Scientists May Have
Breakthrough For
Schizophrenia Treatment
By Patricia Reaney
LONDON (Reuters) - Scientists said Wednesday they may have found the key to better treatments for schizophrenia and addiction.
They think the clue to controlling the illnesses is the interaction of proteins on the surface of brain cells that act like night club bouncers deciding how much dopamine and other brain chemicals to let into the cell.
Dopamine is linked to pleasure and addiction. Other brain chemicals called GABA are associated with learning, memory and emotion. Too much or too little dopamine and GABA chemicals produce many of the symptoms of schizophrenia and addiction.
``This is the first demonstration that these proteins actually 'talk' to each other,'' Dr Hyman Niznik, of the University of Toronto, said in a telephone interview.
Niznik and his colleagues have discovered how the protein systems interact and join together.
``This may provide us with a new therapeutic window on how to restore normal cellular function in diseases like schizophrenia with the right medication that can either block this interaction or make it happen,'' Niznik explained.
There are many different types of receptors in the brain. Some, like D1 and D5, respond to the same drugs but others are very specific.
In a report in the science journal Nature, Niznik describes how dopamine D5 receptors can directly alter the function of GABA receptors by binding to them. Scientists had previously thought that other proteins, called G-proteins, were also needed.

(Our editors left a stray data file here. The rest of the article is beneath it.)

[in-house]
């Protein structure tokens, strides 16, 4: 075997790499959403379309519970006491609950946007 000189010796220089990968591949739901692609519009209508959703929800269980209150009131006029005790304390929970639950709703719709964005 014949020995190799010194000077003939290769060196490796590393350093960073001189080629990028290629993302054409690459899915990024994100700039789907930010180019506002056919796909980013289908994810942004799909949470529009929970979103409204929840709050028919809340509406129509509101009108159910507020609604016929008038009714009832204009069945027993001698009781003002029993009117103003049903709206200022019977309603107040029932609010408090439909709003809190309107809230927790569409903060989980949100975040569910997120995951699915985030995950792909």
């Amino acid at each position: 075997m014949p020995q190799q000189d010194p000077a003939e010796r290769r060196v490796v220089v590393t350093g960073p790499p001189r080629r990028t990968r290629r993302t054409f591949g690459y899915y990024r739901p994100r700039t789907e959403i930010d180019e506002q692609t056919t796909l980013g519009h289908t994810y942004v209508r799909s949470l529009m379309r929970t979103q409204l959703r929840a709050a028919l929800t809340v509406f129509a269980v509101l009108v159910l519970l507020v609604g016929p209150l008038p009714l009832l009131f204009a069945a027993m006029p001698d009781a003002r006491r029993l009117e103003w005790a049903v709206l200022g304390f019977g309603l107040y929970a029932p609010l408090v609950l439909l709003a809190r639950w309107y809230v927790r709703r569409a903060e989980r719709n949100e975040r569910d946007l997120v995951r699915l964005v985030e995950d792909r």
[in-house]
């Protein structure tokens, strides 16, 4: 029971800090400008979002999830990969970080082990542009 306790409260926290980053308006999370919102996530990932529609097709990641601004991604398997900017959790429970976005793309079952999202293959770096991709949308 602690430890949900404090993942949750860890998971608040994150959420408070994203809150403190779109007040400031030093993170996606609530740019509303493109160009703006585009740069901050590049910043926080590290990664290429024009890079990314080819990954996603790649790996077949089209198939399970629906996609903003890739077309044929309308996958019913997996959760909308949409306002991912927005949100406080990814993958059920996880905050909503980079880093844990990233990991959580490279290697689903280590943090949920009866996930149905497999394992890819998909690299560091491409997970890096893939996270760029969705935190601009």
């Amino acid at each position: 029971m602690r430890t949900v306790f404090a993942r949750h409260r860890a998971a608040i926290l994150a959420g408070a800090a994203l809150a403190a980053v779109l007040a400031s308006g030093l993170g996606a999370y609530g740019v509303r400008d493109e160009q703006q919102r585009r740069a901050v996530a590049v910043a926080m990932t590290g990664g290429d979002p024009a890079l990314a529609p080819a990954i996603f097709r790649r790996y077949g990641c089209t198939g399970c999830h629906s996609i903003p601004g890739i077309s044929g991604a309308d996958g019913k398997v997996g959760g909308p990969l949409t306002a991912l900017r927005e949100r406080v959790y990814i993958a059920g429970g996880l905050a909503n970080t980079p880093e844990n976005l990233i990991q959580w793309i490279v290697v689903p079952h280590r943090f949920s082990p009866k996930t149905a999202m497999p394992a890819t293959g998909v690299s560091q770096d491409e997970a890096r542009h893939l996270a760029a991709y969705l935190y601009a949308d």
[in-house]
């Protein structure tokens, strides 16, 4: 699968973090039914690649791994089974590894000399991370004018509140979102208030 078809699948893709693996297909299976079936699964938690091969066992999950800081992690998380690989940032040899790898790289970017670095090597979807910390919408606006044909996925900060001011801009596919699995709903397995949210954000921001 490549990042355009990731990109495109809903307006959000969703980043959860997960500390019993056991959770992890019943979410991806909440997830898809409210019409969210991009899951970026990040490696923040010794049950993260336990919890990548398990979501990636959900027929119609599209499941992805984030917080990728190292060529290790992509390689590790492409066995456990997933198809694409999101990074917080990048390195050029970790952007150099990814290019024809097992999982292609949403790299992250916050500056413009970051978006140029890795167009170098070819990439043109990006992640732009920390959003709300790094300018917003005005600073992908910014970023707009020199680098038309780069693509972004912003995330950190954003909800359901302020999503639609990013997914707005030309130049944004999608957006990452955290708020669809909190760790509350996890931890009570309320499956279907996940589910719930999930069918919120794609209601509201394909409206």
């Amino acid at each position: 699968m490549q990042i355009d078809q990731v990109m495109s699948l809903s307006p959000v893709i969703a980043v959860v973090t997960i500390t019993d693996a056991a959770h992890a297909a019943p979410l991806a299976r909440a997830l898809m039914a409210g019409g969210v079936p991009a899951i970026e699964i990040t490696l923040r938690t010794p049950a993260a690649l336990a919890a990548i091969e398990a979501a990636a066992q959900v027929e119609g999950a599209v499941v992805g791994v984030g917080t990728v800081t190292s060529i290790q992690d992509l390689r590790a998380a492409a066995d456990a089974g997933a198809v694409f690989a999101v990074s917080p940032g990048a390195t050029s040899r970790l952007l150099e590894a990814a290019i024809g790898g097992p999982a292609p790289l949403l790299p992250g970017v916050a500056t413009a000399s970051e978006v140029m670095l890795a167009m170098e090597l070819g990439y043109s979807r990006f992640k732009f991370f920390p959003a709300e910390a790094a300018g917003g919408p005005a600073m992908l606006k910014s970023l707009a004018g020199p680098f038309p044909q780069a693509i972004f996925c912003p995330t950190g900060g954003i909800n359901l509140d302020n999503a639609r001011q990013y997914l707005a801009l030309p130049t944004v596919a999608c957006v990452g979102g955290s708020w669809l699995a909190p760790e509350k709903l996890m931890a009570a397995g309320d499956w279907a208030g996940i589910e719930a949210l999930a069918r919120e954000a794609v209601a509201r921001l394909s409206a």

``We've shown how these two receptor proteins bind to each other in order to modify each other's function,'' said Niznik.
``It's like cutting out the middle guy -- you don't need the G-protein to let these receptors talk to each other. We believe this to be a very general phenomenon.''
Niznik and his colleagues think people suffering from schizophrenia, which occurs in 1.5 percent of the world's population, have a coupling problem between brain receptor proteins.
The findings open up another avenue for treating schizophrenia, different from the approach of antipsychotic drugs which target other brain receptors.
Schizophrenia is the most common form of severe mental illness. Its causes are still unknown but scientists know it affects chemicals in the brain and believe there is a biological link which can predispose a person to the disease.
Sufferers experience hallucinations, hear voices and suffer from depression and bizarre and often violent behavior. The illness usually begins in the late teens or early 20s.


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